"A motorist has right to follow another motorist at reasonable and safe distance. However, he must govern his speed or keep back a reasonably safe distance so as to provide for the contingency of a car in front suddenly stopping, maintaining a proper lookout for the car immediately preceding him, and so that he can stop without a collision, or can turn out sufficiently to pass the vehicle in front without going across the street in the way of traffic approaching from the opposite direction, as that will naturally result in collision with such traffic." (Emphasis added).

So, too, in Parker v. Bryan, 93 Ga.App. 88, 91 S.E.2d 49, the court again quoted this language with approval.

The language of the Georgia cases comes very close to establishing an absolute rule that the following vehicle must be at such distance as to make it his duty to stop unless he, in fact, passes safely. We need not determine whether this is in fact an absolute rule of law in Georgia, because it is clear that on the facts that are not in dispute in this case, the Georgia cases require us to hold that the bus driver was not faced by a sudden emergency.

When Mrs. Copeland's car acted abnormally, this, in a real sense, is what might normally be anticipated by the very rule which required the bus driver to lag behind a distance sufficient to permit him to come to a stop if Mrs. Copeland's car had unexpectedly come to a halt. It is not a sudden emergency for a driver to be confronted with what he might normally have expected, or when he is proceeding in accordance with the legal standard which is established for the purpose of giving him sufficient opportunity to prevent injury when the abnormal happens.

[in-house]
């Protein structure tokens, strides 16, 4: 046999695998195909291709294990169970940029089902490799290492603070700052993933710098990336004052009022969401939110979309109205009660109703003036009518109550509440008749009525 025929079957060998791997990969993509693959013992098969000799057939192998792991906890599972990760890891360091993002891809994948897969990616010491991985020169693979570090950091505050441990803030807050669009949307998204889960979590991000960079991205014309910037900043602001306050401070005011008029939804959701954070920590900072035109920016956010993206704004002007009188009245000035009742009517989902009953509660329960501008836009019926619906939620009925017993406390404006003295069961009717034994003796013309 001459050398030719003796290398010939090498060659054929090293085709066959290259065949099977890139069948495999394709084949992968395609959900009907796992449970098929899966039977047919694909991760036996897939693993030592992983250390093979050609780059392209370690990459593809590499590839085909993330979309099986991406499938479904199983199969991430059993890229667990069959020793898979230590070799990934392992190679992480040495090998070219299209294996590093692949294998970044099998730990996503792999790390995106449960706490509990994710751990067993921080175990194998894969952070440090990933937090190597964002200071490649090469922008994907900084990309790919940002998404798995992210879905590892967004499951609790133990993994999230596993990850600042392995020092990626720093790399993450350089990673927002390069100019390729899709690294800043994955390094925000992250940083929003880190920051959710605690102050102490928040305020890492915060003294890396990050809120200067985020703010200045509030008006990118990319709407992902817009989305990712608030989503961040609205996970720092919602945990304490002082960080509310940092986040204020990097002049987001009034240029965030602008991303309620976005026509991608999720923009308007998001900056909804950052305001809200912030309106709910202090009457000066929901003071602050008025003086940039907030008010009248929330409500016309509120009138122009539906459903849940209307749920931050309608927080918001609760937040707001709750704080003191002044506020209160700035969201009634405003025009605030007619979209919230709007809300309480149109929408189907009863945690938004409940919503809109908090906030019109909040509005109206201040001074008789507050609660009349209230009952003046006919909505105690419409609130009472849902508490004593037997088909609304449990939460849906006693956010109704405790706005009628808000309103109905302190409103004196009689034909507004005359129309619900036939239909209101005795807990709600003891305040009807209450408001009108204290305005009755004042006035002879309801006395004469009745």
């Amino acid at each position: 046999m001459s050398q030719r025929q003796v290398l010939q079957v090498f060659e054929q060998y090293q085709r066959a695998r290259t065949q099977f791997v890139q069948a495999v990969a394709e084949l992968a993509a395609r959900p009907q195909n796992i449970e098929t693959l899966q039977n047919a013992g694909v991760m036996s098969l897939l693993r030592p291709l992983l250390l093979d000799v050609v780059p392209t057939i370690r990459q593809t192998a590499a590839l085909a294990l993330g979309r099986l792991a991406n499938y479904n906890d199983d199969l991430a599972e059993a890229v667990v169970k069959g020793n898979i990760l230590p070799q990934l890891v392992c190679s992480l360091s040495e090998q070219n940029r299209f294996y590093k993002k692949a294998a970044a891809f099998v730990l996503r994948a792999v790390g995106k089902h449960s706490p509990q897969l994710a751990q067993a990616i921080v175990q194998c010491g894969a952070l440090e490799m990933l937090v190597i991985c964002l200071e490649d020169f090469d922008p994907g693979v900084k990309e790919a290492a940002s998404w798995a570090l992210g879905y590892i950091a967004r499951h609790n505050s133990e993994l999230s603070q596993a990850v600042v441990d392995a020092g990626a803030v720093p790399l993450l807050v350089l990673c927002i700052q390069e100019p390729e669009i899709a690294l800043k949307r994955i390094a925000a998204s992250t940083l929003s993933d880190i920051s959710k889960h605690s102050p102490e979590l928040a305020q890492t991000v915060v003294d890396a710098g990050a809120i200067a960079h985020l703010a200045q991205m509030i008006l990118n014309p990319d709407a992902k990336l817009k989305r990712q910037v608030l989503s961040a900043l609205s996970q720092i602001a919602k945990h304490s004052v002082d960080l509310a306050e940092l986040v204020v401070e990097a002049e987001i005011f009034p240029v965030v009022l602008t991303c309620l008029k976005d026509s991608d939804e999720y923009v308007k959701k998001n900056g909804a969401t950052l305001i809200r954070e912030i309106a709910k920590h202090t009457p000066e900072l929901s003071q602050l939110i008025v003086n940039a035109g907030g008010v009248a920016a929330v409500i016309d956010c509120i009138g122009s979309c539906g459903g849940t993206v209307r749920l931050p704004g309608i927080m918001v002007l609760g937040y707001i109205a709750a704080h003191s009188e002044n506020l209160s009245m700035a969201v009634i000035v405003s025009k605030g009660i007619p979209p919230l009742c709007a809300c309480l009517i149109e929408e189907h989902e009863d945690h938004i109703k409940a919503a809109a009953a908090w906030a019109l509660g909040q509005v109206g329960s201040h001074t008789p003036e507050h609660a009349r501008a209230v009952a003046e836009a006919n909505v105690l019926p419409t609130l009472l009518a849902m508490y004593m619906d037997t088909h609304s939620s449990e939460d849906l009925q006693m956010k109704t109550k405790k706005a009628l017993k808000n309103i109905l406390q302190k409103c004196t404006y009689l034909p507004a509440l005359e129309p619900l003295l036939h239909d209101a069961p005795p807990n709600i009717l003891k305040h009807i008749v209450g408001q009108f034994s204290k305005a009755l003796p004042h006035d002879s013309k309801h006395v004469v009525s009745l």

We are thus forced to the conclusion that the determination by the trial court that the bus driver was faced with "a sudden emergency which was created by Mrs. Copeland's car dropping from the edge of the pavement onto the dangerously low dirt shoulder of the road" was clearly erroneous, and must be set aside.

The court's application of the sudden emergency principle to the facts of the case clearly had a bearing on its determination that the Greyhound bus driver was without negligence. It appearing, therefore, that an incorrect legal theory was one of the ingredients of the court's ultimate determination on the issue of negligence, the case must be remanded for further consideration by the trial court without the appellees having the benefit of the finding that they were faced with a sudden emergency. Cf. Galena Oaks Corp. v. Scofield, 5 Cir., 218 F.2d 217.

The judgment is reversed and the case remanded for further proceedings not inconsistent with this opinion.


The bus driver testified that he was following at 3 to 4 bus lengths and that the bus had a length of 35 feet. Mrs. Copeland testified that the bus was following her at "a safe distance." The trial court found that the bus was following her at 3 lengths, and that the length of the bus was 37 feet


Georgia Code Section 68-1641, provides as follows: "Following too closely. — (a) The driver of a motor vehicle shall not follow another vehicle more closely than is reasonable and prudent, having due regard for the speed of such vehicles and the traffic upon and the condition of the highway."